Now, the frustrating things about candlepin bowling. The ball is smaller and lighter, so it's harder to control than a big 16 pounder. Good luck hitting that first pin. And even if you do hit that first pin, there's a chance you'll only knock down 4 or 5 pins. Miss the center pin, and you might still knock down a decent number, but there's also a chance you'll get what the Wikipedia page calls a "Half Worcester" - that's when you hit either the 2 or 3 pin head-on, and only knock down the 8 or 9 pin besides that, for a roll score of 2. I definitely remember getting some of those. But hey, at least that's better than the near-gutter balls that get 1 or 0, which were even more common.

Towards the end of the last two games, I decided to try the "curvy bowling" approach. The balls are light enough where it wasn't that hard to put some spin on the ball. The balls don't have fingerholes, but you can easily hold one with the palm of your hand, so the ball was easy to spin. I didn't do any better with curvy candlepin bowling. In fact, I probably did worse. But it was more fun. And if I ever got good at it and could hit that front pin time and time again, I think I could be a very good candlepin bowler. Then again, of the league bowlers we watched, none of them used the curvy approach - they were all straight bowlers. So maybe that's not the way to go. Oh well - it's not like I'm going to be candlepin bowling any time soon. According to Wikipedia, the only places you can go candlepin bowling are in New England and Atlantic Canada...and one bowling alley in Ohio. Hey, maybe a trip to the Cincinnati suburb of Wyoming is in order some day.

Today's random thoughts on "24": (Spoilers!)

- Seems like they were trying to show Jack's compassionate side in this episode. Is he not the most complete character on television?
- That was a boring resolution to the Nadia "treason" story, wasn't it? I was hoping that either she was guilty, or somebody else in CTU set her up. But hey, here's an idea. Maybe that guy who found the chip (or whatever it was) is actually working together with Nadia, with the terrorists. Is that so far-fetched? (Yeah, probably.)
- Does saying "I owe you an apology" actually count as an apology? That's kind of like saying "I owe you 5 bucks", and then not paying.
- Wayne Palmer woke up fast, didn't he? Sitting up in bed and all. He looked great. I'm assuming he isn't married, because if he was, his wife would be there. Maybe he learned from his brother's marital mistakes.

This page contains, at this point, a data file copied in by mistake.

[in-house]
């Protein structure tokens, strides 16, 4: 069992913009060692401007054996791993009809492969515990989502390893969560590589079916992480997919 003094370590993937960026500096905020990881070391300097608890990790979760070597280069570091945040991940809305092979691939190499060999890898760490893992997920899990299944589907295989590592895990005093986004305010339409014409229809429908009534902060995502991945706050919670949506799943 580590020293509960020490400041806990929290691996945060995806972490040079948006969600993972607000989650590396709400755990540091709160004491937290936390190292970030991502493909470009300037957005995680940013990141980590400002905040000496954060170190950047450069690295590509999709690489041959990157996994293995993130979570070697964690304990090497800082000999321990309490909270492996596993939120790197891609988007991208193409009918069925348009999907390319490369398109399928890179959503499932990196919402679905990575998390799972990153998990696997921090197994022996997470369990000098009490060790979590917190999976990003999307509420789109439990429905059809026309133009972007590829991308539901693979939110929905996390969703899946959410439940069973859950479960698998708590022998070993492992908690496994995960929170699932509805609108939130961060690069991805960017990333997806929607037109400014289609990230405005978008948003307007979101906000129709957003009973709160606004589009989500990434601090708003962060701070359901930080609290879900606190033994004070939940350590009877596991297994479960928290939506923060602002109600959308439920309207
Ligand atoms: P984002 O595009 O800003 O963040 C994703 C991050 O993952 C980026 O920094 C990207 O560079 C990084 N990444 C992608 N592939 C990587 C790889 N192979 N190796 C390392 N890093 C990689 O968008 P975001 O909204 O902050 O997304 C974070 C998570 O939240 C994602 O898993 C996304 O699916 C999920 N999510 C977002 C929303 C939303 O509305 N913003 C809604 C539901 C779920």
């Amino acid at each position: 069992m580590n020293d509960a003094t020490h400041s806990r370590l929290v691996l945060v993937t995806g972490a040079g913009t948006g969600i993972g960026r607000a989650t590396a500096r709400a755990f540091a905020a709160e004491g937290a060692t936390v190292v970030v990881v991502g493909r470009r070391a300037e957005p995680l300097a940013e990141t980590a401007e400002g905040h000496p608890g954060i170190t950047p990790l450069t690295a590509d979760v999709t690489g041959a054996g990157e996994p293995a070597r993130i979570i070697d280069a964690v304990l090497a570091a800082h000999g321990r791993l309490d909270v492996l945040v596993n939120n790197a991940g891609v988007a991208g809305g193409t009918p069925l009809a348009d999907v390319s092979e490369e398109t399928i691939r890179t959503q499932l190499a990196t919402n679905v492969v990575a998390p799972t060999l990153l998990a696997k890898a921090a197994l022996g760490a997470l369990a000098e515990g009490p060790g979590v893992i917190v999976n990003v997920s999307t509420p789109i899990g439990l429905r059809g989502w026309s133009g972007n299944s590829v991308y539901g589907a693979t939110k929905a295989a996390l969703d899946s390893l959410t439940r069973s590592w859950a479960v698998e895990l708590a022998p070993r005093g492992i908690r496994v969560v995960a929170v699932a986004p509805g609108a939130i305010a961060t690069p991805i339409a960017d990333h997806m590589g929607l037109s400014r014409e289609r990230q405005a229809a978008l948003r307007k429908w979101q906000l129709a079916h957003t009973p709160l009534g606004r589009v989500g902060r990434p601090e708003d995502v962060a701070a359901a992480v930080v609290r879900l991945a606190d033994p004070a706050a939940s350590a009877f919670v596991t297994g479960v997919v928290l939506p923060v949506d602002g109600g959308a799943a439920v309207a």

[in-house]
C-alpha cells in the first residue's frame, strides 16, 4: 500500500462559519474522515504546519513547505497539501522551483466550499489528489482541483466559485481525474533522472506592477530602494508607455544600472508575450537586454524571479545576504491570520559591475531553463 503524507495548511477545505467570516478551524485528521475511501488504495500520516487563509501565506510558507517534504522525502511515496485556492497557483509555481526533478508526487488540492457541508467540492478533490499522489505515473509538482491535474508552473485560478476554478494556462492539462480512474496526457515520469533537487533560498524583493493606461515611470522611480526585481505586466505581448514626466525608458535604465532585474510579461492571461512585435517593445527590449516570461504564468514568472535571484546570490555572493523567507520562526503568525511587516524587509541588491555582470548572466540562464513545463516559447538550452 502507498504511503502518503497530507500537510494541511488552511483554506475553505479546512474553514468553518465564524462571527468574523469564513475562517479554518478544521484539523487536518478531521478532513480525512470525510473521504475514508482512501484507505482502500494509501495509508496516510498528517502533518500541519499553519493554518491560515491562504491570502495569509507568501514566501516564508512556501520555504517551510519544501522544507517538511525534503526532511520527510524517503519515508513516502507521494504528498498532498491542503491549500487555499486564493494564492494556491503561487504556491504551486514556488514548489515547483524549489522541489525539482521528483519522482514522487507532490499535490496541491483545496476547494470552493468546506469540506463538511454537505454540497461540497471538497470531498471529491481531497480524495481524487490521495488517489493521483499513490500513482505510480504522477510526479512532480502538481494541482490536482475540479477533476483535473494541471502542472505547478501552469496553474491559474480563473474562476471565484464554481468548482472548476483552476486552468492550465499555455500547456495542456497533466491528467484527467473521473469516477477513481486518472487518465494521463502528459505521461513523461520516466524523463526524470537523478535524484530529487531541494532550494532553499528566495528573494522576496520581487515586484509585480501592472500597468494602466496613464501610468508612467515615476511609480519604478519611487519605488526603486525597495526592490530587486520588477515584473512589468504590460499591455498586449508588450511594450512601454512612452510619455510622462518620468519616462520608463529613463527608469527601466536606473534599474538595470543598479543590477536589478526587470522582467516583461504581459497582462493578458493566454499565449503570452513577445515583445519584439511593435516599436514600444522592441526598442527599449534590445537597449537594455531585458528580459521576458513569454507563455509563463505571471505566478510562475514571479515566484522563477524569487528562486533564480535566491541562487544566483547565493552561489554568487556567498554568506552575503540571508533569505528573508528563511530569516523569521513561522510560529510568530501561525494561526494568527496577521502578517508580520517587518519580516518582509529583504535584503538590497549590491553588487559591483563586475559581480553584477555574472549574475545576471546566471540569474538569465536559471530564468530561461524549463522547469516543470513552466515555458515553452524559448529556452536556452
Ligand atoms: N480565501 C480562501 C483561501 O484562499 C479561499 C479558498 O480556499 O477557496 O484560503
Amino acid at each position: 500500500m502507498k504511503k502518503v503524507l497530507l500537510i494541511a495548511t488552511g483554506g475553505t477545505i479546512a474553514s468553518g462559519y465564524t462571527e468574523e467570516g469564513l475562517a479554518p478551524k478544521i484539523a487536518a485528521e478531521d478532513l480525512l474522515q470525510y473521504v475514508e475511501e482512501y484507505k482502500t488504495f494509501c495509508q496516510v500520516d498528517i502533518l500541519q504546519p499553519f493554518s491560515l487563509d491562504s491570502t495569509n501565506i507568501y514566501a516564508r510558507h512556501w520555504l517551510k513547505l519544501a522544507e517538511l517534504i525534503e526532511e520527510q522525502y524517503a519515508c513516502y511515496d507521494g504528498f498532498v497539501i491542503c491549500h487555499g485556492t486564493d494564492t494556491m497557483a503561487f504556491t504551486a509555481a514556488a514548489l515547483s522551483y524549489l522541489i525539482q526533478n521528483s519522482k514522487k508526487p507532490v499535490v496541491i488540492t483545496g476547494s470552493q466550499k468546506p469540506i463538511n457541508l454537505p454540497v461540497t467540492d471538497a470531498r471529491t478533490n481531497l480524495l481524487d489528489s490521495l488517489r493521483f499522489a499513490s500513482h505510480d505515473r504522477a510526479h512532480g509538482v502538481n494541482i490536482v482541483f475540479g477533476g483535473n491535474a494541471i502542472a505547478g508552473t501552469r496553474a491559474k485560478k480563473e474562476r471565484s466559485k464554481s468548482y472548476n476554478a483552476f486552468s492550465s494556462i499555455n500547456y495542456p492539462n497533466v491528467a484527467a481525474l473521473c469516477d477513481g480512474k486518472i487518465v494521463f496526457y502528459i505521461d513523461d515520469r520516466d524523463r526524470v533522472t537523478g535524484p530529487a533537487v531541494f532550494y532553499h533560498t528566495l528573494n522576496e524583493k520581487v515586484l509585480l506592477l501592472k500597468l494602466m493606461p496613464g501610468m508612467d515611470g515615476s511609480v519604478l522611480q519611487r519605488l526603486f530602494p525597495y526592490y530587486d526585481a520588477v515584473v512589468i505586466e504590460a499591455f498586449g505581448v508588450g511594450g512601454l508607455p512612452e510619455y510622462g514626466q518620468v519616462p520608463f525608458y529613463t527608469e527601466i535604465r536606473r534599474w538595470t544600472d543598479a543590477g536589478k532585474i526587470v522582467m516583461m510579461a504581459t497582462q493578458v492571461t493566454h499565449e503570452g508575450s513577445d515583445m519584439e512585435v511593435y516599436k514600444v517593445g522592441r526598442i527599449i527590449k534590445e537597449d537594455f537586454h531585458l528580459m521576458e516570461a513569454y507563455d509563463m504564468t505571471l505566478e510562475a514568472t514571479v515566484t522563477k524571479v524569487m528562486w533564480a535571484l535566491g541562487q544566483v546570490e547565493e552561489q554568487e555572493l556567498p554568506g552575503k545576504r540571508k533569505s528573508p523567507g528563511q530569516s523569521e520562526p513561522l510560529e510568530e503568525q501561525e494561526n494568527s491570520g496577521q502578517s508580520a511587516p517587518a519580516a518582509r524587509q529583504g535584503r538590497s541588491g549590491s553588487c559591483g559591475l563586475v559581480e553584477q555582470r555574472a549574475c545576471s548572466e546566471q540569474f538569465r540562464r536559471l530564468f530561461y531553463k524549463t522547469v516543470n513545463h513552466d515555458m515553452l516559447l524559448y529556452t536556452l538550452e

- It's time to try and remove President Palmer from office again! It's like Season 2 all over again.

Tuesday, March 27, 2007

"Nova Scotia Has A Lot Of Lighthouses"

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Here's the map of the drive from Tuesday, March 13th:

The only time we were even sort of lost the whole trip was in Glace Bay near the beginning of this day's drive. We thought there was a direct route south of Glace Bay to the rest of the southern shore of Cape Breton Island, but...nope. It was just a little hard to find our way out of that place. That's all. But this was a picture from one of the dead-end roads in Glace Bay:

As it turns out, we took more than one picture of the lobster the rest of the vacation. Wahoo!

After finally finding our way out of Glace Bay, we made it to Louisbourg, where they have a lighthouse. Nova Scotia has lots of lighthouses. After seeing a few of them, I've decided they all look the same. So here's the only picture of a Nova Scotia lighthouse that will make its way to this blog:

The rocky shoreline surrounding the lighthouse was the highlight of this particular venture. This was the first time on the trip were we actually saw some waves crashing the shoreline (as opposed to just being iced over):




The lobster was pretty dirty by the end of the trip. I washed him when I got back to Raleigh (Cary). The lobster really blends in, doesn't he?

The rest of the day, we took Route 7 along the southern shore towards Halifax. Route 7 looked like a fun road on the map. And, it was a fun road. But it wasn't labeled as a scenic road on the map (I don't think). And as it turns out, it must not have been very scenic, because we don't have any pictures of it. Oh well.

The day ended in Halifax, which is the largest city in the Atlantic Provinces at between 300,000 and 400,000 people. I thought it looked a lot like Pittsburgh, personally. Maybe it was just cloudy.

What did we do on our first evening in Halifax? And what did we do again the next day because it was so much fun? Check in tomorrow and find out.

Today's random thought:

- This is a grammar lesson for NASCAR announcers everywhere. The sentence "That car is running good" does not demonstrate proper grammar. The word "good" is an adjective, and that sentence requires an adverb such as "well". "That car is running well" demonstrates proper grammar, and it actually sounds intelligent. A car can be good, but it can not do anything "good". So, in short, the following sentences are correct: "That car is good." "That car is running well." I'd appreciate it if you'd get this right, because it makes you sound like a bunch of uneducated hillbillies.